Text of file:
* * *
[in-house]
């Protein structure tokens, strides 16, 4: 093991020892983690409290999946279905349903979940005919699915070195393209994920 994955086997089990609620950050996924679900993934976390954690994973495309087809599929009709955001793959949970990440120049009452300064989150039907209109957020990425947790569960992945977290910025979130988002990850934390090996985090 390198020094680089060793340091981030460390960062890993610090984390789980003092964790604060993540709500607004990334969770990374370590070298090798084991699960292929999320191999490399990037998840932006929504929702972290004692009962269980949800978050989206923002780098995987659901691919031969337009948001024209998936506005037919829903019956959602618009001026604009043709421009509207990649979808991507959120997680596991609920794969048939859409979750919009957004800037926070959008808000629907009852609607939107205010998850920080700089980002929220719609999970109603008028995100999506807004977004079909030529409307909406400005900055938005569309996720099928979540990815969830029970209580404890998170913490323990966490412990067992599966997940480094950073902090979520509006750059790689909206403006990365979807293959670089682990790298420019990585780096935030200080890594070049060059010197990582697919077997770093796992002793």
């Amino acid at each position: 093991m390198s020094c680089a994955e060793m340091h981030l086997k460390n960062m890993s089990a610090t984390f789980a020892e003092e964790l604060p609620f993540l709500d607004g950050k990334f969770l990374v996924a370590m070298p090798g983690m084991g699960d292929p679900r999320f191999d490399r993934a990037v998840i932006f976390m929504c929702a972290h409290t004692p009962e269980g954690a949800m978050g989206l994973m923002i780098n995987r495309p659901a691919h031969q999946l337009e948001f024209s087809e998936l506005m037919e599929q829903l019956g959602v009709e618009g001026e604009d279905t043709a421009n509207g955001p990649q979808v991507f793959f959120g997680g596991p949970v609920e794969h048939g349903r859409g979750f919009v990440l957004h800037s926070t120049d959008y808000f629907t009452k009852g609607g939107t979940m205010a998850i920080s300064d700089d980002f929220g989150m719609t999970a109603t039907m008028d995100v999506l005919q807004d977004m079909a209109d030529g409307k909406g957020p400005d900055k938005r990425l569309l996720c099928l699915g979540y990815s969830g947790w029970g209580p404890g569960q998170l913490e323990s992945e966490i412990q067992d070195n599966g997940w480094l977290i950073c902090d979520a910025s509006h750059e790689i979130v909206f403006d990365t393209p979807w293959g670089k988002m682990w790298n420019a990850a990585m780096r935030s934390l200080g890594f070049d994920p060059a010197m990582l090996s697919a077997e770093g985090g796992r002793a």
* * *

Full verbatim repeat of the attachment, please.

[in-house]
């Protein structure tokens, strides 16, 4: 093991020892983690409290999946279905349903979940005919699915070195393209994920 994955086997089990609620950050996924679900993934976390954690994973495309087809599929009709955001793959949970990440120049009452300064989150039907209109957020990425947790569960992945977290910025979130988002990850934390090996985090 390198020094680089060793340091981030460390960062890993610090984390789980003092964790604060993540709500607004990334969770990374370590070298090798084991699960292929999320191999490399990037998840932006929504929702972290004692009962269980949800978050989206923002780098995987659901691919031969337009948001024209998936506005037919829903019956959602618009001026604009043709421009509207990649979808991507959120997680596991609920794969048939859409979750919009957004800037926070959008808000629907009852609607939107205010998850920080700089980002929220719609999970109603008028995100999506807004977004079909030529409307909406400005900055938005569309996720099928979540990815969830029970209580404890998170913490323990966490412990067992599966997940480094950073902090979520509006750059790689909206403006990365979807293959670089682990790298420019990585780096935030200080890594070049060059010197990582697919077997770093796992002793």
């Amino acid at each position: 093991m390198s020094c680089a994955e060793m340091h981030l086997k460390n960062m890993s089990a610090t984390f789980a020892e003092e964790l604060p609620f993540l709500d607004g950050k990334f969770l990374v996924a370590m070298p090798g983690m084991g699960d292929p679900r999320f191999d490399r993934a990037v998840i932006f976390m929504c929702a972290h409290t004692p009962e269980g954690a949800m978050g989206l994973m923002i780098n995987r495309p659901a691919h031969q999946l337009e948001f024209s087809e998936l506005m037919e599929q829903l019956g959602v009709e618009g001026e604009d279905t043709a421009n509207g955001p990649q979808v991507f793959f959120g997680g596991p949970v609920e794969h048939g349903r859409g979750f919009v990440l957004h800037s926070t120049d959008y808000f629907t009452k009852g609607g939107t979940m205010a998850i920080s300064d700089d980002f929220g989150m719609t999970a109603t039907m008028d995100v999506l005919q807004d977004m079909a209109d030529g409307k909406g957020p400005d900055k938005r990425l569309l996720c099928l699915g979540y990815s969830g947790w029970g209580p404890g569960q998170l913490e323990s992945e966490i412990q067992d070195n599966g997940w480094l977290i950073c902090d979520a910025s509006h750059e790689i979130v909206f403006d990365t393209p979807w293959g670089k988002m682990w790298n420019a990850a990585m780096r935030s934390l200080g890594f070049d994920p060059a010197m990582l090996s697919a077997e770093g985090g796992r002793a």